- Pay out vouchers worth 90% of the operating cost to educate an average student. The Friedman Foundation estimates this as a per-student savings of $447 per student per year. They assume 1,100 students the first year and 1,100 additional students each year after that for five years total. Total savings: $7.4 million
- Don’t count all the vouchers that will go to students who were going to go to private school anyway. That would produce (tens of?) millions in extra expenses for the county. Don’t include that at all.
(* The Friedman Foundation told us that the calculations of the new schools portion of the capital plan was cut to $294 million, and $25 million in savings is from the 90% funding of the vouchers but that math just doesn’t add up.)
So there you go. If you stop investing in public schools on both the capital side and the operations side you will save money. You’ll have run down schools and will still have many of the same operating expenses with less funding. You could see this as a really, really good plan for the market changeover Friedman described. Stop funding and building schools. Pull money out so the offerings at public schools are less robust. Eliminate arts and athletics programs because you’re short on funds.
“Vouchers are not an end in themselves; they are a means to make a transition from a government to a market system.” – Milton Friedman
“The most feasible way to bring about a gradual yet substantial transfer from government to private enterprise is to enact in each state a voucher system that enables parents to choose freely the schools their children attend. I first proposed such a voucher system 40 years ago.” – Milton Friedman, 1995
What does the voucher bill do? SB 122 could open the door to privatization in Williamson County schools.
- Much of the text of the bill would be unlikely to apply to Williamson County. It includes requirements that students be low-income, that they are currently enrolled in “low-performing” schools, and that the voucher would have to be full payment for the private school that took the voucher. There would also be a cap on the number of vouchers statewide, starting at 5,000 in 2015 and rising to 20,000 in 2018.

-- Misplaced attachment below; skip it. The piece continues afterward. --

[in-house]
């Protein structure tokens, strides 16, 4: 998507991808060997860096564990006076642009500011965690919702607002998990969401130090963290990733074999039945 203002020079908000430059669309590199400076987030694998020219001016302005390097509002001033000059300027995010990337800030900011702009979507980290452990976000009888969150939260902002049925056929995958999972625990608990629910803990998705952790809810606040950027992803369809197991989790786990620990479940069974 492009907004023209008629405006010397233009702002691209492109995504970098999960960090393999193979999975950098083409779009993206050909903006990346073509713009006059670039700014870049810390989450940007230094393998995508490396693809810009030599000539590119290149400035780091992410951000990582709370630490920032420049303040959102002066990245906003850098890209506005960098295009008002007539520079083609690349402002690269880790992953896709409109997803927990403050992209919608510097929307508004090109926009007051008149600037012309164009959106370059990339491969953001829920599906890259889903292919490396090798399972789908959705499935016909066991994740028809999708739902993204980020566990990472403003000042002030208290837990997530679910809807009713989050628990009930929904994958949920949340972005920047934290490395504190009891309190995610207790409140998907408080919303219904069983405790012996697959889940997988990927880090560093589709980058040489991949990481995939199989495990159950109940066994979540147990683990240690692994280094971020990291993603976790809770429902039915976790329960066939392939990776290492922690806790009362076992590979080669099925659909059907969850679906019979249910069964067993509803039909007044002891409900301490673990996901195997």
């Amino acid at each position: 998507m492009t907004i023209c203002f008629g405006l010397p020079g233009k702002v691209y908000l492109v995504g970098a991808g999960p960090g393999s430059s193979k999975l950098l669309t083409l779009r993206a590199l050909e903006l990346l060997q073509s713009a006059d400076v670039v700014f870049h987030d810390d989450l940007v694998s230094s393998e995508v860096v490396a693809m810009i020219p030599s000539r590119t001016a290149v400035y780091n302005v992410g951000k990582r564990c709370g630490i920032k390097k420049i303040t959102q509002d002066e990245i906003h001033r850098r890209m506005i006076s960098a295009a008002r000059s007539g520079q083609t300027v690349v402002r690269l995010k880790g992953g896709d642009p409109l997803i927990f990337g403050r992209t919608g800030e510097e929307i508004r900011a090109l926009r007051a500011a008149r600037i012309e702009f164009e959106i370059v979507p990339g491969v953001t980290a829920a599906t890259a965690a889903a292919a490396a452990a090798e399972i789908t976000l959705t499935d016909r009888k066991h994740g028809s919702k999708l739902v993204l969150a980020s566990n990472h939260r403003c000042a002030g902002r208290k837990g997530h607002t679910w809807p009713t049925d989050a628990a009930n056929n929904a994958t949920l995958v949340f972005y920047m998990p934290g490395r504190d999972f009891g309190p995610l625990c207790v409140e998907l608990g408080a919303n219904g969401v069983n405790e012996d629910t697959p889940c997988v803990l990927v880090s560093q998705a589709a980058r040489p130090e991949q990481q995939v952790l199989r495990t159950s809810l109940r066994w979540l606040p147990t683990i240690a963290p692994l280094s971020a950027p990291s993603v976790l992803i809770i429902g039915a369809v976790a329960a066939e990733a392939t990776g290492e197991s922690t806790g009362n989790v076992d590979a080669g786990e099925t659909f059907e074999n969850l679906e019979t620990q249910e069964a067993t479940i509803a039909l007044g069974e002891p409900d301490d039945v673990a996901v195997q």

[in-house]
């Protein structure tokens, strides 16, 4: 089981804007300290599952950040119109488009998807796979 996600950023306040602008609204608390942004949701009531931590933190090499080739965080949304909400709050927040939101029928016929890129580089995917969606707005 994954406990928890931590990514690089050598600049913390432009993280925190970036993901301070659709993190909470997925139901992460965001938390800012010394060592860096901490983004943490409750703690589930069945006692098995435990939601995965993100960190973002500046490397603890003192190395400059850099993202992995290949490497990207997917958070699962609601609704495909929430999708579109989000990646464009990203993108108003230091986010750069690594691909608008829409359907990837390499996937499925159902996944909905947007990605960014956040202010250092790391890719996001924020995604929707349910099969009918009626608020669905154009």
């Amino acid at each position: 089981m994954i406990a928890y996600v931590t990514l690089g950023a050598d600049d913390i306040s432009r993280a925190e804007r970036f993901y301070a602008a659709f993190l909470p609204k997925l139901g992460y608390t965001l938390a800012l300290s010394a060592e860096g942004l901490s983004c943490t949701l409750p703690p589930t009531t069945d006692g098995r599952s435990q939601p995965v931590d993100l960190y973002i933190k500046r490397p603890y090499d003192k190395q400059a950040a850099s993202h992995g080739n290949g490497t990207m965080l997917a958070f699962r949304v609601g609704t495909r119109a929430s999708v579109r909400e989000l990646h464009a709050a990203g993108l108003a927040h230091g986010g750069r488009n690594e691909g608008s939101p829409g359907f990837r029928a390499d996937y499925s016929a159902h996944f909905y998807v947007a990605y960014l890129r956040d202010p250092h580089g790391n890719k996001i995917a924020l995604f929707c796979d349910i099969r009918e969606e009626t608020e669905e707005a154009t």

- The final part of SB 122, though, would toss some of those limits aside if a current or future school board and county commission voted to create a voucher program using their own eligibility standards. They could open it up to kids of all income, to kids currently zoned for and/or enrolled in great public schools. Vouchers issued under this provision would also not be capped, and the voucher could be used as a partial payment for a larger tuition bill. Students would have to be enrolled two semesters in public school before they could get a voucher, but then they could conceivably get one every year after that.
- In all cases, private schools accepting voucher money would NOT be required to provide special education services.
Voucher bill SB122 went to the Senate Education Committee on February 11. The final section of the bill, 49-1-1209, which would have opened the door for all districts to allow vouchers if the local school board and county commission voted for it while waiving the low-income requirement and other stipulations, was AMENDED OUT of the bill. The amended bill includes requirements that students be low-income, that they are currently enrolled in “low-performing” schools, and that the voucher would have to be full payment for the private school that took the voucher. There would also be a cap on the number of vouchers statewide, starting at 5,000 in 2015 and rising to 20,000 in 2018. It passed the Senate Education Committee with 5 yes, 1 no, and 3 abstain votes and will be moved to the Senate Finance Committee.
Thanks to all of you who wrote to our legislators and school board members, and a big thank you to Senator Jack Johnson for listening to concerns about the bill he co-sponsored with Senator Kelsey.
If you are interested in speaking against school vouchers in Tennessee, make plans to attend the No School Vouchers – Capitol Hill Advocacy Day on Tuesday, March 3, with Tennesseans Reclaiming Educational Excellence – TREE.